Quantcast Troubleshooting Vacuum-Assisted Hydraulic Brakes (Power) Systems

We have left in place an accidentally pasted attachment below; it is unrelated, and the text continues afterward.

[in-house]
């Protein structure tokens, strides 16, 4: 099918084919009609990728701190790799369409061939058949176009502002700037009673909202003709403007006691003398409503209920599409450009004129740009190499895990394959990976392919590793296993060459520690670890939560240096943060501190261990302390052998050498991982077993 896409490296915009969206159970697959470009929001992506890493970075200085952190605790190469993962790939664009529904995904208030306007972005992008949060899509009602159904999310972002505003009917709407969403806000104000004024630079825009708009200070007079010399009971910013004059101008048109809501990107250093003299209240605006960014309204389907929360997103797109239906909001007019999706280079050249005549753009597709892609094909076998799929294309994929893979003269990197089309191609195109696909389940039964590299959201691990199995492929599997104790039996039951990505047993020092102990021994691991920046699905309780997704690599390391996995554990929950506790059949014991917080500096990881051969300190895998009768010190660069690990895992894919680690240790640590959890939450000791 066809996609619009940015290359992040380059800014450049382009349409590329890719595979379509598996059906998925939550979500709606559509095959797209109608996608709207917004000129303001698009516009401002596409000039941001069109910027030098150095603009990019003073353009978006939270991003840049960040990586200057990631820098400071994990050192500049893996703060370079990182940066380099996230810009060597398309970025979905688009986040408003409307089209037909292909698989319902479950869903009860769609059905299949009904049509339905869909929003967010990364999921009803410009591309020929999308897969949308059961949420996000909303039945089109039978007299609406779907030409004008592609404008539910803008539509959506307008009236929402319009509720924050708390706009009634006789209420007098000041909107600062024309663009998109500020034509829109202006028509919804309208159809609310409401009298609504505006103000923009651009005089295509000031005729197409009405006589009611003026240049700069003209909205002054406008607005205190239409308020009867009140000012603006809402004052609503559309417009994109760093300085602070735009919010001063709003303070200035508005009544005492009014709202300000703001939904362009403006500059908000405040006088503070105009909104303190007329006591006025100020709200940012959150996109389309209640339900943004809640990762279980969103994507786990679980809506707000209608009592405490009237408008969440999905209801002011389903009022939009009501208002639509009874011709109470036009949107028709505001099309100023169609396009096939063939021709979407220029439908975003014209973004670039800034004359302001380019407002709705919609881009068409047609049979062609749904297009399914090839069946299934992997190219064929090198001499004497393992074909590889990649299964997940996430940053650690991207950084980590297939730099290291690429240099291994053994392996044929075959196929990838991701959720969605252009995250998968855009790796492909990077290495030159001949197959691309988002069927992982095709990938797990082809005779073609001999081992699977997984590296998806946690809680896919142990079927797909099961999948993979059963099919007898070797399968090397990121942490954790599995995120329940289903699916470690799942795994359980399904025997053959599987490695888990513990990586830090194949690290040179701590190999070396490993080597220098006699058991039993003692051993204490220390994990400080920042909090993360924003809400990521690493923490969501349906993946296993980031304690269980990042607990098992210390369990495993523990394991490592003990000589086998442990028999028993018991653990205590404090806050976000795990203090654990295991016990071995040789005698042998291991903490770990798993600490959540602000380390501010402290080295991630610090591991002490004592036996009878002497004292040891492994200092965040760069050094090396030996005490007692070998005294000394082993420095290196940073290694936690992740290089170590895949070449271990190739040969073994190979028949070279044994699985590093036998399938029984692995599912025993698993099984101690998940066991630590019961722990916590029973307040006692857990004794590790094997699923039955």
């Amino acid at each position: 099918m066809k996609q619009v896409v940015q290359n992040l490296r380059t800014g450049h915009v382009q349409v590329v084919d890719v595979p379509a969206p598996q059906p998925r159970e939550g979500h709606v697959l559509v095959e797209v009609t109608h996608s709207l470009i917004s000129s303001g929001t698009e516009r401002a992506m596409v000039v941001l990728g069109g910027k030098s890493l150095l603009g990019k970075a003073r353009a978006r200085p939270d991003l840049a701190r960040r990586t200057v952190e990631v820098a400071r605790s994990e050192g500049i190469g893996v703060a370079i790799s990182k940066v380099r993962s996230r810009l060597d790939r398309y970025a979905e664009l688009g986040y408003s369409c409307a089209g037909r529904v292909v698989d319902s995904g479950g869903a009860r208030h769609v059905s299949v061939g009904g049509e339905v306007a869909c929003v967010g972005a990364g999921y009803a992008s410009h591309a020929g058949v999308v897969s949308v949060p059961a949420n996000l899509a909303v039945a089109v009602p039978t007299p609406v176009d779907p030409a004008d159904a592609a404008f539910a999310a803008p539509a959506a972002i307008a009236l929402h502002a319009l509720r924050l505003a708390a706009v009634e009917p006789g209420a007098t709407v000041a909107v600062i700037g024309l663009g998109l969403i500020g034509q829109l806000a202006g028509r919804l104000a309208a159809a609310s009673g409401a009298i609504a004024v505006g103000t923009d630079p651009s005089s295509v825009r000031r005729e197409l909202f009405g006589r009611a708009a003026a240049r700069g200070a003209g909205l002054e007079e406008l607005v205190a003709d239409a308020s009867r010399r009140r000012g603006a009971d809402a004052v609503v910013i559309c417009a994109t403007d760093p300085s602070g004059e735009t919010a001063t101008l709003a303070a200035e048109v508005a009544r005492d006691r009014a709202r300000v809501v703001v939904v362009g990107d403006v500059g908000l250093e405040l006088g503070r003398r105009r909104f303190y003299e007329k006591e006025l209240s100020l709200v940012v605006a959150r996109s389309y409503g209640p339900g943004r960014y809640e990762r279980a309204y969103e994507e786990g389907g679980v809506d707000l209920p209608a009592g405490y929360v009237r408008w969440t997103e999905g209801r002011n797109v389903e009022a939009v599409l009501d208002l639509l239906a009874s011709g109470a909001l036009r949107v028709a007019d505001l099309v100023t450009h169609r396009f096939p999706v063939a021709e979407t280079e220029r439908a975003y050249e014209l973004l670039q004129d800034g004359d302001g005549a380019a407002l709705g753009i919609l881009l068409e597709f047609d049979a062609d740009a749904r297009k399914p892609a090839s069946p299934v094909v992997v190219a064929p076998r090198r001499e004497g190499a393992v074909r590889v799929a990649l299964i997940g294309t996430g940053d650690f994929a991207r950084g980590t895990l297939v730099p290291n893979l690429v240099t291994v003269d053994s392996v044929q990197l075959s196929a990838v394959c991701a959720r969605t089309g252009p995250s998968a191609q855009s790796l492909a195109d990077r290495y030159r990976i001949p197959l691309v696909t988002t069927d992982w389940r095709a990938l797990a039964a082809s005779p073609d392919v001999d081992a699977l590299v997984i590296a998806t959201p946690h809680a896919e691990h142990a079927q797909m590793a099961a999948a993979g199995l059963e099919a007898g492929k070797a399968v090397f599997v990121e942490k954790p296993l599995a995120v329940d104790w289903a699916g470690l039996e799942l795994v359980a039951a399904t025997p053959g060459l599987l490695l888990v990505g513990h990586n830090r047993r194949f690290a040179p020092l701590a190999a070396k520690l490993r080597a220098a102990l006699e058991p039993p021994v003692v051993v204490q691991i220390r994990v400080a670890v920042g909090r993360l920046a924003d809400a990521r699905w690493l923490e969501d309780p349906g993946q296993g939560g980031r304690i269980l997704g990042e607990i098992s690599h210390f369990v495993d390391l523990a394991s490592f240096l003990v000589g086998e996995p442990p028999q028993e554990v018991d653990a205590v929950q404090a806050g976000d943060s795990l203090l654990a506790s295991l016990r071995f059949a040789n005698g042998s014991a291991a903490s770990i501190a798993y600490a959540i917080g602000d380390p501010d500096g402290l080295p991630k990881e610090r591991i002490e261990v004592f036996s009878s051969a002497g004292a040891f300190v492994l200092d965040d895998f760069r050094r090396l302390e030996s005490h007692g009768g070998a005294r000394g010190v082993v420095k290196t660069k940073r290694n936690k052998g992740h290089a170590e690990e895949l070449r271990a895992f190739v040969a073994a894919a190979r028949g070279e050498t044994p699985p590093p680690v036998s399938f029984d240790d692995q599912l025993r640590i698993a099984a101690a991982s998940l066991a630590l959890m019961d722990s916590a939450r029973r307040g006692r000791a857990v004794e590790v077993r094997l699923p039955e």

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make any repairs, reset the brake failure warning lamp switch  (fig.  6-7). See table 6-1 for a complete listing of possible brake problems  and  repairs. TROUBLESHOOTING   VACUUM-ASSISTED HYDRAULIC BRAKES (POWER) SYSTEMS Aside from the vacuum booster, the same basic inspection  procedures  given  in  the  hydraulic  brake section  apply  to  the  vacuum-assisted  hydraulic  brake system. When you check this system for a source of trouble, refer to the chart for the standard hydraulic brake  system  (table  6-1).  After  you  isolate  possible causes by consulting this chart, check for causes in the troubleshooting chart of table 6-2. NOTE Conduct the following test BEFORE you check  the  cause  of  a  hard  pedal.  With  the engine   stopped,   depress   the   brake   pedal several times to eliminate all vacuum from the system. Apply the brakes, and while holding the foot pressure on the brake pedal, start the engine. If the unit is operating correctly, the brake  pedal  will  move  forward  when  the engine vacuum power is added to the pedal pressure. If this test shows the power unit is not  operating,  check  the  probable  causes  of vacuum failure in table 6-2. HARD PEDAL A “hard pedal” means the booster is inoperative and you should suspect and check the following as the cause: collapsed  vacuum  hoses,  faulty  vacuum  check  valves, internal  damage  to  the  power  booster,  or  a  broken plunger  stem. GRABBY  BRAKES Uncontrolled stopping is a problem that may be caused  by  grabbing  or  oversensitive  brakes.  This symptom may result from a faulty power booster, a damaged  vacuum  check  valve,  leaky  or  incorrectly connected vacuum lines, or a broken plunger stem. Figure 6-7.—Pressure differential valve with brake tamp warning switch. BRAKES FAIL TO RELEASE When you apply the brakes and they fail to release, the following could be the problem–a broken power booster return spring, a sticking valve plunger in the booster, or a jammed power piston. LOSS OF FLUID Loss of brake fluid may occur through the rear seal of the master cylinder past the piston stop plate and into the power booster. The leak is not visible on the backing plates, the wheels, or the frame because the fluid collects in the power booster. Some of the fluid  may  be  drawn  through  the  vacuum  lines  and burned in the engine. The end result is that you do not see the leak. For a more complete listing of vacuum booster hydraulic brake problems and remedies, see table 6-2. Always consult the specific manufacturer’s manual whenever you replace or repair any vacuum power   booster. HYDROBOOST POWER BRAKE SYSTEMS Diesel  engines  do  not  create  enough  useable vacuum to actuate the vacuum power brake booster. The alternative is a hydraulic-assisted power brake booster or hydrobcmst. This system is currently found in the 1 1/4-ton CUCV and the 3/4-ton CUCV Blazer, both powered  by  the  366  cubic  inch  V8  General  Motors diesel engine. Both units are found throughout the NCF and at some public works stations. The hydroboost uses hydraulic pressure developed by the power steering 6-10



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